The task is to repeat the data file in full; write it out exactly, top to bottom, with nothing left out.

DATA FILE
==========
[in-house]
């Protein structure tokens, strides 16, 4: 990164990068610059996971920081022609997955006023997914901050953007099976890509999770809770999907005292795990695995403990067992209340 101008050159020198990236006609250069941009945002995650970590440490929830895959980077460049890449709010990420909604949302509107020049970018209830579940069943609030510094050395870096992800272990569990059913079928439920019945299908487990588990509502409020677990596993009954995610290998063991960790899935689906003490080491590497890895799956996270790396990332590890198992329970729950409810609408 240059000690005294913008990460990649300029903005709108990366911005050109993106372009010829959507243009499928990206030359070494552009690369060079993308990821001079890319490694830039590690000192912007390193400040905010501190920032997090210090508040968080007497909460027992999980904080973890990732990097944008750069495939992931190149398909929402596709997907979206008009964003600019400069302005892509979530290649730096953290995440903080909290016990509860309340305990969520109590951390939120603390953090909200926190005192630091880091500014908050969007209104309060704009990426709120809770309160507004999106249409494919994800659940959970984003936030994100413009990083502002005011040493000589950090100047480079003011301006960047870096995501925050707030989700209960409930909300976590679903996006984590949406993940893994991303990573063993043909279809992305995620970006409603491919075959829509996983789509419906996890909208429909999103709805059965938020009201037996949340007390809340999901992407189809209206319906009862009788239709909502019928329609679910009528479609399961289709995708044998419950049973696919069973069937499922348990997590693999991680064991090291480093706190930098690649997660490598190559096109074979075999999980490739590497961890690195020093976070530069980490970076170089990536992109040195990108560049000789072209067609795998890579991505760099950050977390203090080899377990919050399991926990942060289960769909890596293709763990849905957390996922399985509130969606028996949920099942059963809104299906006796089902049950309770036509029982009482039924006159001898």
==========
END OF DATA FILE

[in-house]
């Protein structure tokens, strides 16, 4: 990164990068610059996971920081022609997955006023997914901050953007099976890509999770809770999907005292795990695995403990067992209340 101008050159020198990236006609250069941009945002995650970590440490929830895959980077460049890449709010990420909604949302509107020049970018209830579940069943609030510094050395870096992800272990569990059913079928439920019945299908487990588990509502409020677990596993009954995610290998063991960790899935689906003490080491590497890895799956996270790396990332590890198992329970729950409810609408 240059000690005294913008990460990649300029903005709108990366911005050109993106372009010829959507243009499928990206030359070494552009690369060079993308990821001079890319490694830039590690000192912007390193400040905010501190920032997090210090508040968080007497909460027992999980904080973890990732990097944008750069495939992931190149398909929402596709997907979206008009964003600019400069302005892509979530290649730096953290995440903080909290016990509860309340305990969520109590951390939120603390953090909200926190005192630091880091500014908050969007209104309060704009990426709120809770309160507004999106249409494919994800659940959970984003936030994100413009990083502002005011040493000589950090100047480079003011301006960047870096995501925050707030989700209960409930909300976590679903996006984590949406993940893994991303990573063993043909279809992305995620970006409603491919075959829509996983789509419906996890909208429909999103709805059965938020009201037996949340007390809340999901992407189809209206319906009862009788239709909502019928329609679910009528479609399961289709995708044998419950049973696919069973069937499922348990997590693999991680064991090291480093706190930098690649997660490598190559096109074979075999999980490739590497961890690195020093976070530069980490970076170089990536992109040195990108560049000789072209067609795998890579991505760099950050977390203090080899377990919050399991926990942060289960769909890596293709763990849905957390996922399985509130969606028996949920099942059963809104299906006796089902049950309770036509029982009482039924006159001898």